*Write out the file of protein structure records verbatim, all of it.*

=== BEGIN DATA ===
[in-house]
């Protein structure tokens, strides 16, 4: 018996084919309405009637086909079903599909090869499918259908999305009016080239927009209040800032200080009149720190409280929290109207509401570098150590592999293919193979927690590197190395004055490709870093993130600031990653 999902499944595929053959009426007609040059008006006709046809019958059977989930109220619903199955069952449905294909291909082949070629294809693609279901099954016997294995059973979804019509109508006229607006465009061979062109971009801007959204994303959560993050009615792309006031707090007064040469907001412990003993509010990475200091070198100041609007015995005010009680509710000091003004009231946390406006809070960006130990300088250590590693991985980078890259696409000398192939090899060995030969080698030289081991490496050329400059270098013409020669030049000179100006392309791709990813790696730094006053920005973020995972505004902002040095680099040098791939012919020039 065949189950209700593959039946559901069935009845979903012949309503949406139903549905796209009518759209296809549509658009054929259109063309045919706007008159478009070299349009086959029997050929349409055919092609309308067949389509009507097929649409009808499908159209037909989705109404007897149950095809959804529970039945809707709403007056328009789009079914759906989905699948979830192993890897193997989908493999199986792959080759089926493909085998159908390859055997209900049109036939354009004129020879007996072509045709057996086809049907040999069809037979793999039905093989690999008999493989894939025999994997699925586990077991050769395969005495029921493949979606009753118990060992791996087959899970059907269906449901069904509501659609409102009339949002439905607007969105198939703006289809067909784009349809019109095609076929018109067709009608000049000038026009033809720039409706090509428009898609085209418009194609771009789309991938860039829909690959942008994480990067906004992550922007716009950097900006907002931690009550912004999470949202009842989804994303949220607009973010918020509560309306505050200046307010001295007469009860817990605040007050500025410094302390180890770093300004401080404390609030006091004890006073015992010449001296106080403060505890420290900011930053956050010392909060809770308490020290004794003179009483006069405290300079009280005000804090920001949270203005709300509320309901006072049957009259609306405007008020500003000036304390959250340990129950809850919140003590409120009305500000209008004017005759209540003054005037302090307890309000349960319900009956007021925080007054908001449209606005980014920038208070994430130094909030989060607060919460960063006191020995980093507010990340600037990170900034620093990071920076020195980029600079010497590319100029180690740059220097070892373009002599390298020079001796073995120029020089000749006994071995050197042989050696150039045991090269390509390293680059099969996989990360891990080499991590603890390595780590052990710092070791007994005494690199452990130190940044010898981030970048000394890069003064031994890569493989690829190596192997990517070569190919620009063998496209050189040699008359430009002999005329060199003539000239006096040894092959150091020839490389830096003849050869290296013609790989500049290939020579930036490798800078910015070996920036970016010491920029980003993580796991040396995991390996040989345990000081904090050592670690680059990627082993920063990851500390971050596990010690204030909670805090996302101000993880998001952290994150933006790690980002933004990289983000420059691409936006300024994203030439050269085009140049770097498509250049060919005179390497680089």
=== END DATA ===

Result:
[in-house]
């Protein structure tokens, strides 16, 4: 018996084919309405009637086909079903599909090869499918259908999305009016080239927009209040800032200080009149720190409280929290109207509401570098150590592999293919193979927690590197190395004055490709870093993130600031990653 999902499944595929053959009426007609040059008006006709046809019958059977989930109220619903199955069952449905294909291909082949070629294809693609279901099954016997294995059973979804019509109508006229607006465009061979062109971009801007959204994303959560993050009615792309006031707090007064040469907001412990003993509010990475200091070198100041609007015995005010009680509710000091003004009231946390406006809070960006130990300088250590590693991985980078890259696409000398192939090899060995030969080698030289081991490496050329400059270098013409020669030049000179100006392309791709990813790696730094006053920005973020995972505004902002040095680099040098791939012919020039 065949189950209700593959039946559901069935009845979903012949309503949406139903549905796209009518759209296809549509658009054929259109063309045919706007008159478009070299349009086959029997050929349409055919092609309308067949389509009507097929649409009808499908159209037909989705109404007897149950095809959804529970039945809707709403007056328009789009079914759906989905699948979830192993890897193997989908493999199986792959080759089926493909085998159908390859055997209900049109036939354009004129020879007996072509045709057996086809049907040999069809037979793999039905093989690999008999493989894939025999994997699925586990077991050769395969005495029921493949979606009753118990060992791996087959899970059907269906449901069904509501659609409102009339949002439905607007969105198939703006289809067909784009349809019109095609076929018109067709009608000049000038026009033809720039409706090509428009898609085209418009194609771009789309991938860039829909690959942008994480990067906004992550922007716009950097900006907002931690009550912004999470949202009842989804994303949220607009973010918020509560309306505050200046307010001295007469009860817990605040007050500025410094302390180890770093300004401080404390609030006091004890006073015992010449001296106080403060505890420290900011930053956050010392909060809770308490020290004794003179009483006069405290300079009280005000804090920001949270203005709300509320309901006072049957009259609306405007008020500003000036304390959250340990129950809850919140003590409120009305500000209008004017005759209540003054005037302090307890309000349960319900009956007021925080007054908001449209606005980014920038208070994430130094909030989060607060919460960063006191020995980093507010990340600037990170900034620093990071920076020195980029600079010497590319100029180690740059220097070892373009002599390298020079001796073995120029020089000749006994071995050197042989050696150039045991090269390509390293680059099969996989990360891990080499991590603890390595780590052990710092070791007994005494690199452990130190940044010898981030970048000394890069003064031994890569493989690829190596192997990517070569190919620009063998496209050189040699008359430009002999005329060199003539000239006096040894092959150091020839490389830096003849050869290296013609790989500049290939020579930036490798800078910015070996920036970016010491920029980003993580796991040396995991390996040989345990000081904090050592670690680059990627082993920063990851500390971050596990010690204030909670805090996302101000993880998001952290994150933006790690980002933004990289983000420059691409936006300024994203030439050269085009140049770097498509250049060919005179390497680089």